Overland Camping Tips and Lists
TIPS for Camping Food, Meals & Grocery List Suggestions
Whatever you’re cooking, make sure you start all meal prep and cook in the daylight. It’s far easier if you can see clearly what you’re doing and you can make sure everything’s fully cooked. The last thing you want on a camping trip is an upset stomach. If cooking in the dark is unavoidable, a lantern or head lamp will come in handy for lighting your way.
- Plan out your camping meals before you go to the grocery store.
- We suggest dry foods to lighten the load.
- Aim for mostly non-perishables. Here are some of our favorite non-perishables: Beans, chili, almond or peanut butter, canned tuna or chicken, freeze dried foods, nuts and trail mix.
- Try to have the majority of your grocery items be shelf-friendly and only opt for a few things that need refrigeration such as milk, cheese, eggs, and yogurt.
- On shorter camping trips, cook larger pieces of meat in advance and simply warm up at your campsite.
- Pre-made meals/foil packets to throw in a pan or on the fire make meal time easy.
Once you’ve planed your meals, take a day to prep your favorite foods before you leave for your trip. That way, you’ll have a quick and painless way to enjoy your meals, rather than sweat over the stove or campfire on your vacation. Here are some of our favorite meals to cook ahead: Spaghetti, lasagna, cold pasta salad, pulled pork for sandwiches, layered Mexican dip, breakfast parfait, overnight oatmeal, French toast casserole, cornbread…
- Foods that you can throw into one pot to make a meal. Any meat, veggie and starch combo works great. One Pot Meal Suggestions:
- smoked sausage, diced potatoes, onions, and green beans
- kielbasa, pineapples, and cauliflower
- teriyaki chicken, pineapple and green beans
TIPS FOR AROUND THE CAMPSITE:
Selecting a campsite: Be sure to survey the landscape. Be aware of dead trees that can fall at any time and ruin a perfect camping trip. Downed limbs and debris around the site can be a good indicator of what’s to come.
Know the general wind direction. Nobody wants to be sucking down the neighbor’s campfire smoke all night. Look for sites that are upwind whenever possible.
Pitch your tent facing east so you can see the sunrise when you emerge to make a morning cup of coffee. Determine where the sun will rise and set. A site with tree cover may block some of the early morning sun. A nice sunset view could be equally rewarding so think it through.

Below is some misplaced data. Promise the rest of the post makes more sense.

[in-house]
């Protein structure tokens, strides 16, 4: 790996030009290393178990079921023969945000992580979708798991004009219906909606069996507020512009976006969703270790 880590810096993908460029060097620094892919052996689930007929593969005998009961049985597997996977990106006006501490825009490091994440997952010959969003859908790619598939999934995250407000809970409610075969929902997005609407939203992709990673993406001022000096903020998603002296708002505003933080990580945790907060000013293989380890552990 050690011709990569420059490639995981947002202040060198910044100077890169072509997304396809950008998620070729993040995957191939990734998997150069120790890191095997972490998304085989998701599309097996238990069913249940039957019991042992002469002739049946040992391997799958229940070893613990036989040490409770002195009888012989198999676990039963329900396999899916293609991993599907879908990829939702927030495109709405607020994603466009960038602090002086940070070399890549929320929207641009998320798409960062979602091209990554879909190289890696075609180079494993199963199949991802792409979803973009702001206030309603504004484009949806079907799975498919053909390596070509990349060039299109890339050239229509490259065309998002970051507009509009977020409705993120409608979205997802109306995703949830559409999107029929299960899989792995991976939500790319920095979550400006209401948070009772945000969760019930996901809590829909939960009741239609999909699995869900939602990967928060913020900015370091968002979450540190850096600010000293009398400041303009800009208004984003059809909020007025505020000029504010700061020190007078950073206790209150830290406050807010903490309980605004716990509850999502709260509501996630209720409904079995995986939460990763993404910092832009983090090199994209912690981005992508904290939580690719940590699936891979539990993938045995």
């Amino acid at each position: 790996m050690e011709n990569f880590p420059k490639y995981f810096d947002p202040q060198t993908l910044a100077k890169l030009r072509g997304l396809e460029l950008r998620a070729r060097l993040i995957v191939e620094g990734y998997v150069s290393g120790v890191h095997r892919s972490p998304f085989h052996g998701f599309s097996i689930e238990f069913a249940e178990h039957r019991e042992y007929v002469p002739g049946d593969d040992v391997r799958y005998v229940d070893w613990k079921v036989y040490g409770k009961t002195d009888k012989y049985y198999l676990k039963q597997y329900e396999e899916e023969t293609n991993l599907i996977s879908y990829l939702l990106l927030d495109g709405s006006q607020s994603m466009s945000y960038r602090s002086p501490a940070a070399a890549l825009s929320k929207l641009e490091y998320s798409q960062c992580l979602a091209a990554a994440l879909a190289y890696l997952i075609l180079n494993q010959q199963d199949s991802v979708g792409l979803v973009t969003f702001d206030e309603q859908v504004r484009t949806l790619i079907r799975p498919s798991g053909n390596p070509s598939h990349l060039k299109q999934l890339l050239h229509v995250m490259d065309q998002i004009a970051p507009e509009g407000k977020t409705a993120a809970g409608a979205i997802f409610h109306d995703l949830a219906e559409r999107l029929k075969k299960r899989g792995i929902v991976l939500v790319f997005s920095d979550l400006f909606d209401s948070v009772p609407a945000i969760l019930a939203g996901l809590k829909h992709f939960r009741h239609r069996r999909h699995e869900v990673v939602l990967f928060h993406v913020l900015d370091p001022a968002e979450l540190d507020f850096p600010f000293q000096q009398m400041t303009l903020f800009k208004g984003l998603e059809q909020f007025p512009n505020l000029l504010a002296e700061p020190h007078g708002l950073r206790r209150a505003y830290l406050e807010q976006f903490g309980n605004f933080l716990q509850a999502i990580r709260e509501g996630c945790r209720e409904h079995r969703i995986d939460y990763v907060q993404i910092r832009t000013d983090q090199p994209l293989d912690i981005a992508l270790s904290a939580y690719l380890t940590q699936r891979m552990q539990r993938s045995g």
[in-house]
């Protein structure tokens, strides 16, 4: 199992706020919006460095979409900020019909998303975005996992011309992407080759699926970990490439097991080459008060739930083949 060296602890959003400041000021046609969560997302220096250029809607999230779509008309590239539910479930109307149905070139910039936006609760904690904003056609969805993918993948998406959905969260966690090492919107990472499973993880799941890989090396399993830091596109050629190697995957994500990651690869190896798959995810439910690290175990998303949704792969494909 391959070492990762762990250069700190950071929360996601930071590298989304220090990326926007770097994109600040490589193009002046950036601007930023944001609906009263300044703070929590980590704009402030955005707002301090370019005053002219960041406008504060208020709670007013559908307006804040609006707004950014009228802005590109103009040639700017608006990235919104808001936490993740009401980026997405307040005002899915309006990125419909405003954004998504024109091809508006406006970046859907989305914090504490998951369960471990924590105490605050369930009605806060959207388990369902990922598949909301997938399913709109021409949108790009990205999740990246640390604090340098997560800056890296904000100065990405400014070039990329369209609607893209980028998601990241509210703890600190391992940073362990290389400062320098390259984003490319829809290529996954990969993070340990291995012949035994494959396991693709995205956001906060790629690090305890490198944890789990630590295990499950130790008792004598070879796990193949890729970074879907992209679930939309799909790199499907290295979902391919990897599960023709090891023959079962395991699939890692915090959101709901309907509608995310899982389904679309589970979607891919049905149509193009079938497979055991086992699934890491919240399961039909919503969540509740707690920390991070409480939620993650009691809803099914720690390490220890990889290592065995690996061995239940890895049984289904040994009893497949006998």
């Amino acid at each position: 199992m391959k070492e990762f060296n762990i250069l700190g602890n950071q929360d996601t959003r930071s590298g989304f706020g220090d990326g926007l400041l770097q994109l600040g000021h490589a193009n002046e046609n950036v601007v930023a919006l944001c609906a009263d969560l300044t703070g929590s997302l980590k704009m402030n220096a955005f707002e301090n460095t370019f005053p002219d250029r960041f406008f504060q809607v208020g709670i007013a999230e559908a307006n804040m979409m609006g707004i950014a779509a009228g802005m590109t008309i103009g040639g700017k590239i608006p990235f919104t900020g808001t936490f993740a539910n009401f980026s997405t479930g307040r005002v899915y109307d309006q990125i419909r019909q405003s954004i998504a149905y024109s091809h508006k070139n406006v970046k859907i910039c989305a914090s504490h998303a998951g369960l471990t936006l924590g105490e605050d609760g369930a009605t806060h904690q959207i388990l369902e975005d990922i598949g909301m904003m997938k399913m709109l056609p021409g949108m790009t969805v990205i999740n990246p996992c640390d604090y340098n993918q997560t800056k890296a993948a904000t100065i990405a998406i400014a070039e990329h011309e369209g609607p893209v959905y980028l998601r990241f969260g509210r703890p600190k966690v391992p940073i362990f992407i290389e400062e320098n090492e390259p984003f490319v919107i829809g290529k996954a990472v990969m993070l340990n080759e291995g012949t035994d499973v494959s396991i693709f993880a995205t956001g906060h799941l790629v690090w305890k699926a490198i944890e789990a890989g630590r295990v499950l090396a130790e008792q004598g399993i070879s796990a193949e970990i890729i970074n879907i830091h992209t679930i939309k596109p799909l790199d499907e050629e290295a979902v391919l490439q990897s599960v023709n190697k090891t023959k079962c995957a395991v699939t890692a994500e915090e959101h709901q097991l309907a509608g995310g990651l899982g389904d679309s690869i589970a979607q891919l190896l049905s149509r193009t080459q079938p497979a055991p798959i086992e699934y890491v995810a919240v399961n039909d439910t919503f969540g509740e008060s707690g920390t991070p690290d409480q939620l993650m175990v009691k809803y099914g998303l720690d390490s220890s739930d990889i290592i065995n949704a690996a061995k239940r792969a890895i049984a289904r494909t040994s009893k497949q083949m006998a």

If it’s windy, though, pitch the tent so that the door is facing away from the wind to avoid being blasted every time you unzip.
Practice fire safety with kids. Fire pits get hot to the touch almost instantly. Use rocks to surround the fire pit and create a bit of distance between kids and the flame. Explain the process of fire building to your kids so they understand what you’re doing and how it all works. Giving them an activity like collecting tinder can make them feel included. Consider what your children are wearing. Some synthetic garments can be dangerous when exposed to an open flame.
Avoid large swarms of mosquitoes by setting camp up away from standing water.
Mosquitoes are attracted to dark clothing, sweat, deodorant, and perfume.
When you are on a primitive camping trip, you may not have to an opportunity to take showers regularly. Be sure to stay clean by washing your hands and using baby wipes or personal wipes to clean other body parts.
Keep the kids busy with a scavenger hunt. Write the items down on a paper bag so they have a receptacle for the items. For example; something fuzzy, something round, two different kinds of leaves, a beautiful rock, a pine cone, a stick….be creative.
First and foremost, let’s keep Idaho beautiful! At the end of your trip, you want to leave the area where you camped just as you found it. Make sure to pack out anything that you packed in for your trip; this includes toilet paper and trash. Please leave your campsite in better condition than it was when you arrived, in other words “LEAVE NO TRACE”.
All campfires MUST be extinguished fully before leaving your campsite. Failure to do so may result in forest fires, and any fines and lawful action will be the responsibility of the renter.
Please be kind and courteous to all campers in your area. Respect others privacy and space. No excessive noise after sundown or before sunrise.